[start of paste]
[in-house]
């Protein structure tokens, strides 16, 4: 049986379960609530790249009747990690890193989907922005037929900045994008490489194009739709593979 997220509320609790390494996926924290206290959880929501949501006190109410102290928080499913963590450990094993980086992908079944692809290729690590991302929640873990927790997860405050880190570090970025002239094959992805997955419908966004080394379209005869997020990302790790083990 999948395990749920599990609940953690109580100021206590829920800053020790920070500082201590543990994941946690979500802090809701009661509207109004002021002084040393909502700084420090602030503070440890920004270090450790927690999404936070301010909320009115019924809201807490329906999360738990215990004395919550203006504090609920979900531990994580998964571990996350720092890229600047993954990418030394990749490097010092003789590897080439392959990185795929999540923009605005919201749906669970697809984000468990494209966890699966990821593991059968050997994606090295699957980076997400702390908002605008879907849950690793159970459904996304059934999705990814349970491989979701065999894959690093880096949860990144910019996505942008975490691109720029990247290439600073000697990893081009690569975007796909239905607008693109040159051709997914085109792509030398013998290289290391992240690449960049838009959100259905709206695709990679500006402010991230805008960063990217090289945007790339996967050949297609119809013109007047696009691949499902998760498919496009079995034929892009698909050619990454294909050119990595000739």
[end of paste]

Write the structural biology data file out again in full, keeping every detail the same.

[in-house]
């Protein structure tokens, strides 16, 4: 049986379960609530790249009747990690890193989907922005037929900045994008490489194009739709593979 997220509320609790390494996926924290206290959880929501949501006190109410102290928080499913963590450990094993980086992908079944692809290729690590991302929640873990927790997860405050880190570090970025002239094959992805997955419908966004080394379209005869997020990302790790083990 999948395990749920599990609940953690109580100021206590829920800053020790920070500082201590543990994941946690979500802090809701009661509207109004002021002084040393909502700084420090602030503070440890920004270090450790927690999404936070301010909320009115019924809201807490329906999360738990215990004395919550203006504090609920979900531990994580998964571990996350720092890229600047993954990418030394990749490097010092003789590897080439392959990185795929999540923009605005919201749906669970697809984000468990494209966890699966990821593991059968050997994606090295699957980076997400702390908002605008879907849950690793159970459904996304059934999705990814349970491989979701065999894959690093880096949860990144910019996505942008975490691109720029990247290439600073000697990893081009690569975007796909239905607008693109040159051709997914085109792509030398013998290289290391992240690449960049838009959100259905709206695709990679500006402010991230805008960063990217090289945007790339996967050949297609119809013109007047696009691949499902998760498919496009079995034929892009698909050619990454294909050119990595000739």